The guiding principle behind blueberry pruning is renewal pruning: remove the older, decreasingly-productive canes by cutting them out to force the growth of new canes. Pruning invigorates the plant, forcing vigorous replacement growth from the base of the plant. Renewal pruning is also done with grapes, peaches, and currants. Pruning will also increase fruit size and improve berry quality.

Pruning young blueberries

  • Prune back the top ⅓ to ½ of each cane (main branch) immediately after planting. 
  • Remove all flower buds and open flowers to save the plant’s energy for new root growth. This helps to ensure good establishment. 

Pruning in seasons 2-5

  • In February or March, remove weak, spindly shoots and those that are growing low on the plant near the ground.
  • Remove a few of the small branches or twigs in the center of the bush to reduce crowding. If two canes are crossing/rubbing, remove the weaker one.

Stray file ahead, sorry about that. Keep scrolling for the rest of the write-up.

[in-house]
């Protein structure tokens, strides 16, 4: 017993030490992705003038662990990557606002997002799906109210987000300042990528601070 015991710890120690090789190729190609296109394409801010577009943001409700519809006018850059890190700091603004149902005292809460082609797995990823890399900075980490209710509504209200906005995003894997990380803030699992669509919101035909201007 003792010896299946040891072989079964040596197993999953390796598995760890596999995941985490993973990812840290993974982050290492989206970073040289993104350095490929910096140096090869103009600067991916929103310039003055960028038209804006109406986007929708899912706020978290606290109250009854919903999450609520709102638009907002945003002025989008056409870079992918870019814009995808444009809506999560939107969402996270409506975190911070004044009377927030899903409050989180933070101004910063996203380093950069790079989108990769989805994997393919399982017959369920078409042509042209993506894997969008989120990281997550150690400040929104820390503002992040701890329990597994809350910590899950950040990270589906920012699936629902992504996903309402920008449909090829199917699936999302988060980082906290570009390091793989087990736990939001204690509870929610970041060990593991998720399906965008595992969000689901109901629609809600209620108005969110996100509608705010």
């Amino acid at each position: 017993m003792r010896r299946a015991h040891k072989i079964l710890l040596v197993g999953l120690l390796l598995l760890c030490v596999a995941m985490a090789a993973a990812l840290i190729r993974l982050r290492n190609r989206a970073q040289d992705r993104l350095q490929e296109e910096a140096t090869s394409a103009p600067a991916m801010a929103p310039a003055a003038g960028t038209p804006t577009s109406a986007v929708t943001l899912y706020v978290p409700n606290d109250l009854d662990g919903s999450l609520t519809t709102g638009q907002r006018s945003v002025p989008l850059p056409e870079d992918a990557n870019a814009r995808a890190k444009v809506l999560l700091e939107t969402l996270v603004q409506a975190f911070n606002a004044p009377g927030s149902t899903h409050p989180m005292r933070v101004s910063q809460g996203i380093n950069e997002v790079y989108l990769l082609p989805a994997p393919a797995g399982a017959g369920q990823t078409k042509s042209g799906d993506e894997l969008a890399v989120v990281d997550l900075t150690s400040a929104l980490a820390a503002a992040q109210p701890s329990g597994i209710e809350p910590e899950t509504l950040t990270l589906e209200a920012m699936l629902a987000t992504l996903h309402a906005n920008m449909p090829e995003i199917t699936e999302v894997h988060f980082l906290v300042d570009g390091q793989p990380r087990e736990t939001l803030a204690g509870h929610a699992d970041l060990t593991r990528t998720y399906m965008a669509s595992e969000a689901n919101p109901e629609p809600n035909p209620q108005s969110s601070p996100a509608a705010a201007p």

• Fruits are produced on wood grown the previous season, and the largest berries are produced on moderately vigorous wood (branches 12- to 18 inches in length).
pruning blueberry shrub illustration
(Left) 4-year-old blueberry plant before pruning; (Right) After pruning. Pruning reduced the fruit buds by about 5%. In very fertile soils, a larger number of fruit buds might be left for a heavier crop.

Pruning in seasons 6 and older

  • A healthy plant should produce 3 to 5 new canes several feet long each year. Old canes over 1 inch in diameter near the base naturally develop peeling, shredded bark, and stop producing fruit.
  • Each spring, select the best two or three new canes to retain and remove some of the oldest canes where they emerge from the crown. Pruning will result in a plant with 12 to 18 canes of varying ages. This is an optimal scenario; many plants will deviate from this ideal.
  • Remove the lowest canes and and the weakest center canes as they will produce small, poorly- colored, and late-ripening fruit.
  • Overly-long canes with many flower buds may be headed back.
  • Failing to remove older branches can cause new canes to be willowy and produce only a few berries at the top.
  • Neglected plants with very old canes can be rejuvenated by removing all of the old wood. It will take a few years for the plants to become productive again.


Pruning Blueberries | North Carolina State University